As pointed out above, regardless of the polymerization process used, solution, or catalyst extended on a solid carrier, the activity of the tetraalkylchromium catalysts is greatly enhanced by exposure of the tetraalkylchromium compound to light, either before or during the polymerization process. In fact, the activity of the catalyst is increased by such treatment anywhere from two to as much as ten times or more the activity of the catalyst that has not been so exposed to light. If the polymerization is carried out in solution, a hydrocarbon solution of the tetraalkylchromium compound can be exposed to light and this solution used to catalyze the polymerization. In this case, care must be exercised in not over-exposing the tetraalkylchromium to light. This can be done by following the color change that takesplace, the red color of the tetraalkylchromium fading to an almost colorless to pale amber solution which is a very active catalytic species. If the solution is over-exposed, a green precipitate is formed, which is an inactive species for the polymerization reaction. A simpler and more easily controlled process is to expose the catalyst to light in the presence of the monomer being polymerized, much less care with respect to the radiation being required. Thus, the entire polymerization mixture comprising the olefin(s), tetraalkylchromium catalyst, diluent, and activator, if used, is irradiated.
The tetraalkylchromium can also be extended on a solid support such as silica as explained above. In this case, a mixture of a hydrocarbon solution of the tetraalkylchromium compound and the solid carrier can be irradiated. Again care should be exercised in this irradiation, exposing the mixture only until the pink to amber color is reached. Another method of preparing the active catalyst species extended on a support is to react the tetraalkylchromium and the carrier thermally and then expose the so extended catalyst to light in order to activate it. instead of activating the catalyst extended on the support prior to the polymerization reaction, the catalyst-on-support can be irradiated in the presence of the monomer-(s) by irradiating the mixture of diluent, olefin( s), extended catalyst and activator, if one is used.
Any convenient source of light that has a wave length longer than that of ultraviolet light can be used for irradiation of the tetraalkylchromium compound. Preferably, the light will have a wave length of from about 280 to about 600 nm. (nanometers).
The following examples will illustrate the process of polymerizing l-olefins with the tetraalkylchromium catalysts in the presence of light in accordance with this invention.
EXAMPLE 4 EXAMPLE 5 A glass polymerization vessel of 340 ml. capacity equipped with a magnetic stirring bar and filled with argon was charged with 50 ml. of n-heptane which had been freed of impurities. The following reagents were added in order: 2.0 X moles of triethyaluminum,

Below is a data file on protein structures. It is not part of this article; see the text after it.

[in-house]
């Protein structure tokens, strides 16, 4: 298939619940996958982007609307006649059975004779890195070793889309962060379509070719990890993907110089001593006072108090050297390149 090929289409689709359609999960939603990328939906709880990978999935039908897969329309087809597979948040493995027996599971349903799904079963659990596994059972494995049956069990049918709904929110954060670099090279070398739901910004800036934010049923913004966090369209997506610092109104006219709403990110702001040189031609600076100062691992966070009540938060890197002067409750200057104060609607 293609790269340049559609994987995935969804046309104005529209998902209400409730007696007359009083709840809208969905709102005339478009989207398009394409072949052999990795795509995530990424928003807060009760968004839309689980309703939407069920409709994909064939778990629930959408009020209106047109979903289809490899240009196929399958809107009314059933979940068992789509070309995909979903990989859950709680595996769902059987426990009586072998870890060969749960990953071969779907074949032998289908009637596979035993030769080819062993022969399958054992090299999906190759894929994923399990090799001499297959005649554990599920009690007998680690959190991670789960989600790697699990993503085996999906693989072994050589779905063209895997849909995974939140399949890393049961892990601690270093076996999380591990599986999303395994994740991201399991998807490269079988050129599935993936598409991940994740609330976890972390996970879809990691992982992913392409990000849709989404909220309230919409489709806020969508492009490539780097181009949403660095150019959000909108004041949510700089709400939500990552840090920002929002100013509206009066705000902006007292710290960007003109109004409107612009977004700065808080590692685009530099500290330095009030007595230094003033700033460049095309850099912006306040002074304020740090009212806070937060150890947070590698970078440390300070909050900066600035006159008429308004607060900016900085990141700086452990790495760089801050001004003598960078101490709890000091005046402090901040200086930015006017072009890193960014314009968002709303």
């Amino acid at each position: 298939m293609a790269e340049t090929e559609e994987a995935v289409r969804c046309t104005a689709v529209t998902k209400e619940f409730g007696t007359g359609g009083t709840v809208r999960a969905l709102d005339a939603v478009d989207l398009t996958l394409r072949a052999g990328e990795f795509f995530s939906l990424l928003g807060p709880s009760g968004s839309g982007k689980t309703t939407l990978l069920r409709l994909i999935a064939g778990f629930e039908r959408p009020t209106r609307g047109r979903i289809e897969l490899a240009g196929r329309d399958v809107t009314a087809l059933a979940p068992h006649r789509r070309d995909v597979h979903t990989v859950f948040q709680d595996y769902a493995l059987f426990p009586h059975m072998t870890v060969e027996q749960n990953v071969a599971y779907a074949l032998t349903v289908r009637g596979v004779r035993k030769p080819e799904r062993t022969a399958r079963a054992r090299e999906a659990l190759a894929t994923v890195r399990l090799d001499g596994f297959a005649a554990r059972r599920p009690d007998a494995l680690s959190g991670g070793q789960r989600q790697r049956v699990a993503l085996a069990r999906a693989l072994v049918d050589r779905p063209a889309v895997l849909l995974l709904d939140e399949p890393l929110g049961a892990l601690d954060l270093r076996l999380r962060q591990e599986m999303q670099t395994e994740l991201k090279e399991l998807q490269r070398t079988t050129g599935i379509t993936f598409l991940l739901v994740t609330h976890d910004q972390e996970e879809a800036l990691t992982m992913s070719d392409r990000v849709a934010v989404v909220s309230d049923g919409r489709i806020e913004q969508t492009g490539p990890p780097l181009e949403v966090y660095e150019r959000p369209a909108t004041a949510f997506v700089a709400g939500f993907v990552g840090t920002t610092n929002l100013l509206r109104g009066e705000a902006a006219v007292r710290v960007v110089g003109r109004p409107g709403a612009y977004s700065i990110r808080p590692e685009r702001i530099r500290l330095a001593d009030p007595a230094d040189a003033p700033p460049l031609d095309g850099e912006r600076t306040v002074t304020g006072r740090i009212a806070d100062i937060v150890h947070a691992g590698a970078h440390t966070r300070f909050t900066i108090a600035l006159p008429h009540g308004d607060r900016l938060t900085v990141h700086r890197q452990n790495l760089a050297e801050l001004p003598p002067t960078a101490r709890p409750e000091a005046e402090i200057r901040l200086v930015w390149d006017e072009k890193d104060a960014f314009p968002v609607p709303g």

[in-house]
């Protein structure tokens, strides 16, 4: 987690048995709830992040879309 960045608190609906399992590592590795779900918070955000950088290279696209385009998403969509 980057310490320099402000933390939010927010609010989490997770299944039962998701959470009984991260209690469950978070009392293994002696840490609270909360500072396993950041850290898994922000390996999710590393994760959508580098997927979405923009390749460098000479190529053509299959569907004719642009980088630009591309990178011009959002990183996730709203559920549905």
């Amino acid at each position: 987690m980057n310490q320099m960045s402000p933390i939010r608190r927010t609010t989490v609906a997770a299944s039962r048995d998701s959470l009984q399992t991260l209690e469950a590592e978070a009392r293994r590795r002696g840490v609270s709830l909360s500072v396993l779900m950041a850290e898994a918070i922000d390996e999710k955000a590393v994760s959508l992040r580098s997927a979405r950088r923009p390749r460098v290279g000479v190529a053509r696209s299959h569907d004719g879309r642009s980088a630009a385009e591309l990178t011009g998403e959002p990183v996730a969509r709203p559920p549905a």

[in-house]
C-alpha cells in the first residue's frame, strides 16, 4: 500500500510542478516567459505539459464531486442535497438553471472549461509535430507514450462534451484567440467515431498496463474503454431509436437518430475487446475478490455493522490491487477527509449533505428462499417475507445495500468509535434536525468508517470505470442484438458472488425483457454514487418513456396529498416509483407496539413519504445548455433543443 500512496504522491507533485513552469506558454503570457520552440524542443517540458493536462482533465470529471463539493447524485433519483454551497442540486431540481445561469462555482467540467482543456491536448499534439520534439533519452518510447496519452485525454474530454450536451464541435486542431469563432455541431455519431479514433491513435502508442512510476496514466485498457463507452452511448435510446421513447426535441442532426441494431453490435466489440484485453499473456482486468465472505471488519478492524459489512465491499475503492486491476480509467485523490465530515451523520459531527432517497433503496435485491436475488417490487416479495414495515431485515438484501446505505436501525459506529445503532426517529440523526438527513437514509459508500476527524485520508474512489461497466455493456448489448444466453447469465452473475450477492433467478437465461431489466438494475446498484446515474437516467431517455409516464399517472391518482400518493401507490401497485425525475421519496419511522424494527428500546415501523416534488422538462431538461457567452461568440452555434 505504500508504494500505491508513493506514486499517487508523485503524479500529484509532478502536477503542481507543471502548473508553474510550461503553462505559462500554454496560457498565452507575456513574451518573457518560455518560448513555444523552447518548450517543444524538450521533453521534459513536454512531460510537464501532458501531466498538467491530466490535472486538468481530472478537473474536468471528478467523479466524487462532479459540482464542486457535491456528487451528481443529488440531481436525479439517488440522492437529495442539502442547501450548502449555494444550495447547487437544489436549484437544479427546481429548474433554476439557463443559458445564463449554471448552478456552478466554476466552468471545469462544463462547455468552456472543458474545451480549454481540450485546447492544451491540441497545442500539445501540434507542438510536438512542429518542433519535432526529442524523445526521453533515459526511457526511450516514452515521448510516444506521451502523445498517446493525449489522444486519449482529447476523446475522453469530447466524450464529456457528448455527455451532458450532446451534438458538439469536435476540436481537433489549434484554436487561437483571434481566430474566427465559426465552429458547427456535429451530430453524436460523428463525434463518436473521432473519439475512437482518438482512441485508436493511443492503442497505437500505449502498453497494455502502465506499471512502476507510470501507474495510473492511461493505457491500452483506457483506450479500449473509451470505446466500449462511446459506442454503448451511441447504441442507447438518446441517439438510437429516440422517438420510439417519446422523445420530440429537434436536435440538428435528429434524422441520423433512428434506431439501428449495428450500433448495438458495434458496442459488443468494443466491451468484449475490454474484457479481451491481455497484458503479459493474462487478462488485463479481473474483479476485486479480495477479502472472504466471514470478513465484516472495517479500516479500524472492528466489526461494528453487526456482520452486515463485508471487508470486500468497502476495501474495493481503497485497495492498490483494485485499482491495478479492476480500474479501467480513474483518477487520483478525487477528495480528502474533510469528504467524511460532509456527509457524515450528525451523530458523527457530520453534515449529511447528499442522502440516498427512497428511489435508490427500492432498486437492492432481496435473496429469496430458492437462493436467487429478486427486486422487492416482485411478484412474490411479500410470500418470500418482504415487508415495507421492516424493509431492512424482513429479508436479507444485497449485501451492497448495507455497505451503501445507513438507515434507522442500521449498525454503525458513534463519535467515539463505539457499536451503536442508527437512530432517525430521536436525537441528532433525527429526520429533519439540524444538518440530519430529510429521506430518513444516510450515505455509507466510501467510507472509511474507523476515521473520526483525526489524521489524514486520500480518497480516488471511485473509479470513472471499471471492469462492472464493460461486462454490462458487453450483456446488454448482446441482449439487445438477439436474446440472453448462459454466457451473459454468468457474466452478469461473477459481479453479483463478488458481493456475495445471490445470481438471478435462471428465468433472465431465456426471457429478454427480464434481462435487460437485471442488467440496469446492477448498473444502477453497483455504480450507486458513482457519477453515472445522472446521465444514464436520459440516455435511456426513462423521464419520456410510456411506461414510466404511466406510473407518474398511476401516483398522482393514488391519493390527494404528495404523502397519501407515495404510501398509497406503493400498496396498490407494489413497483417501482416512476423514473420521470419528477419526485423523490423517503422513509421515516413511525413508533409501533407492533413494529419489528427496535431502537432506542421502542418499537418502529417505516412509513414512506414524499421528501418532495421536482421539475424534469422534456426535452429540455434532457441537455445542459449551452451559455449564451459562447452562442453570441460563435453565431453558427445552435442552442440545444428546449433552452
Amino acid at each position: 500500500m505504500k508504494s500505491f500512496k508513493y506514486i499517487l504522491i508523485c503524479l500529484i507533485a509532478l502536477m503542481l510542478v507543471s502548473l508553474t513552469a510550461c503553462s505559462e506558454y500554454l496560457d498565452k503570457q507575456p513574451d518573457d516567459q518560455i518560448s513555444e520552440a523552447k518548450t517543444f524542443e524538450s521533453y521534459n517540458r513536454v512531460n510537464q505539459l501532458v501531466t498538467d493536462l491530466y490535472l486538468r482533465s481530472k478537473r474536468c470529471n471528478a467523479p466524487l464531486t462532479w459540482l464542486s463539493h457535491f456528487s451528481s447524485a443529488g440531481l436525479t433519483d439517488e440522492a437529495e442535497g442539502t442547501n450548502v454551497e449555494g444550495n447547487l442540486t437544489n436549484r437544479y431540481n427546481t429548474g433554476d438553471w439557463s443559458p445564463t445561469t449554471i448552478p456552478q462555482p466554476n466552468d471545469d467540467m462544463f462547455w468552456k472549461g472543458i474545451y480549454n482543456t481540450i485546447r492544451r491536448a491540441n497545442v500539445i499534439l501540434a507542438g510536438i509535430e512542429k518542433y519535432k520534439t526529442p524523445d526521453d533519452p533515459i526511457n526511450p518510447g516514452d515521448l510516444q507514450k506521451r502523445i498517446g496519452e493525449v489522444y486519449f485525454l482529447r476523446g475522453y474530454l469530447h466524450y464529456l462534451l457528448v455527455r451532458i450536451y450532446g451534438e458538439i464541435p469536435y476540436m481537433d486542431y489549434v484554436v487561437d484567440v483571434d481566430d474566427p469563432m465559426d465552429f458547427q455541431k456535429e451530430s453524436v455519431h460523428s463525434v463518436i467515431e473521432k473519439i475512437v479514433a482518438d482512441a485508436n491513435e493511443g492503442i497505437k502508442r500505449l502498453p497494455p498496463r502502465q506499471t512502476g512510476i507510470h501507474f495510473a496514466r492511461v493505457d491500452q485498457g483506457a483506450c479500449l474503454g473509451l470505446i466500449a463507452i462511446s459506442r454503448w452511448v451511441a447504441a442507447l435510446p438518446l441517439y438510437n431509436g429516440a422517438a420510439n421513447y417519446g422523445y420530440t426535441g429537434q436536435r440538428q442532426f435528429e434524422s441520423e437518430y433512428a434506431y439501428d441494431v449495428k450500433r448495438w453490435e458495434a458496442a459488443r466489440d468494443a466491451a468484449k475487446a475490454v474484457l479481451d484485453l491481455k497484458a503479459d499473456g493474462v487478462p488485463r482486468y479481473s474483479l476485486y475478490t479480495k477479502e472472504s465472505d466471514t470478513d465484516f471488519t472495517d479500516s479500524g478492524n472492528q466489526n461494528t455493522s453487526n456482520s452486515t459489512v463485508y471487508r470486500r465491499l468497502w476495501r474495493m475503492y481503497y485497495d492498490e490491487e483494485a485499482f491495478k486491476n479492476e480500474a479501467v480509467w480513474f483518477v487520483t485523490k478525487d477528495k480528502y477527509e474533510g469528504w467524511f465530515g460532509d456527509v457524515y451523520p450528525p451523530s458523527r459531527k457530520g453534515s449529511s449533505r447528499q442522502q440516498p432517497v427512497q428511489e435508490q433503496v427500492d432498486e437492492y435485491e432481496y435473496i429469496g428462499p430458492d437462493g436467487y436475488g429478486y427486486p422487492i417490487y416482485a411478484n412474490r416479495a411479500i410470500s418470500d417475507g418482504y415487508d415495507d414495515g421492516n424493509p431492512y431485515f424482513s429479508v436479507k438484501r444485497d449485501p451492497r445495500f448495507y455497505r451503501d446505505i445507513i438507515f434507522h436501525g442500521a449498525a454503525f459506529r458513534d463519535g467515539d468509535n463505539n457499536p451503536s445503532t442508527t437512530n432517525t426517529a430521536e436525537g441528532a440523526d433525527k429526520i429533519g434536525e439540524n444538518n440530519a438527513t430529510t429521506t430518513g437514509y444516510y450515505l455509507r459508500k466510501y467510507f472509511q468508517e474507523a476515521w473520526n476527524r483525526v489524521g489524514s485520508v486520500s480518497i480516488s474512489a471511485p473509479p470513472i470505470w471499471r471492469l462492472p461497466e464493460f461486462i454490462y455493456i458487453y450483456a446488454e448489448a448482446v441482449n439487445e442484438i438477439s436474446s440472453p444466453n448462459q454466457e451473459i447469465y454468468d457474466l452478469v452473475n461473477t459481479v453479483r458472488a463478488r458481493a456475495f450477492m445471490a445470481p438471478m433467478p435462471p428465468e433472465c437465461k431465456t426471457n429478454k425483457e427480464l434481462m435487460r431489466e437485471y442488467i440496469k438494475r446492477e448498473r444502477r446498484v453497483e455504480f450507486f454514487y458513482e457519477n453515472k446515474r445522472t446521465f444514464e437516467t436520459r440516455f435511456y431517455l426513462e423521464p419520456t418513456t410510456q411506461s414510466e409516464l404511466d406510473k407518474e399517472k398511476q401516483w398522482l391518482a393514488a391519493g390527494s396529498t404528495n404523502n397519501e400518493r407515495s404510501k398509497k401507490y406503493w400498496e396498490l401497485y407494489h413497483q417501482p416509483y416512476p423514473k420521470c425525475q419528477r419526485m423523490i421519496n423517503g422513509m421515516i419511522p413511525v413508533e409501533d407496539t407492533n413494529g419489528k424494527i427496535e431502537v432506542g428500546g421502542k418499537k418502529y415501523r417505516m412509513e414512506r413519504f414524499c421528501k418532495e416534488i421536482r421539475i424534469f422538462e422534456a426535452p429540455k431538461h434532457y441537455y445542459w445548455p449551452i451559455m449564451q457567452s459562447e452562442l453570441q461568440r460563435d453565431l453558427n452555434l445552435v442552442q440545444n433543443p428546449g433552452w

1.0 X 10' moles of tetra(tert.-butyl) chromium and ethylene to a pressure of p.s.i.g. After all ingredients had beencharged, the vessel was exposed to a 275 watt sunlamp placed 12 inches from the vessel. The reaction was continued until the solution was colorless; 162 minutes. The polyethylene so produced amounted to 1.250 g. or 125 g. per millimole of chromium produced at a rate of 23 g./mmole Cr/atm./hr.
When the process was repeated in the absence of light, after 7 hours the yield of polyethylene was 0.71 g.
or 71 g. per millimole of chromium produced at a rateof 2.1 g./mmole Cr/atm./hr.
EXAMPLE 6 A glass polymerization vessel equipped with a mag netic stirring bar and filled with argon was charged with 50 ml. of n-heptane, l X 10' moles of tetraneopentylchromium and 2 X 10 5 moles of ethylaluminum dichloride. The vessel and contents were equilibrated at 4 C. and exposed to a 275 watt sunlamp positioned 12 inches from the vessel. After 0.6 hour the lamp was removed and ethylene was introduced to a pressure of 30 p.s.i.g. and the temperature was raised to 50 C. After 2.3 hours at that temperature, the vessel was vented, cooled, and the polyethylene was isolated. It amounted to a productivity of 73 g. per millimole of chromium and a rate of 16.0 gJmmole Cr/atmJhr.
When the process was repeated but the step of exposing the catalyst solution to light was omitted and the polymerization was carried out in the absence of light, there was obtained after 3.3 hours an amount of polyethylene equal to 13.4 g. per millimole of chromium at a rate of 2.0 g./mmole Cr/atm./hr.
EXAMPLE 7 The general procedure of Example 6 was followed but using 2 X 10' moles of triethylaluminum as activa tor instead of the ethylaluminum dichloride used in that example. In this case the irradiation was carried out at l0 C. for 0.7 hour under ethylene pressure of 30 p.s.i.g. The lamp was removed and with the temperature raised to 50 C. The polymerization was continued for 2.8 hours. The polyethylene so obtained amounted to a productivity of 186 g. per millimole of chromium and a rate of 33 g./mmole Cr/atm./hr.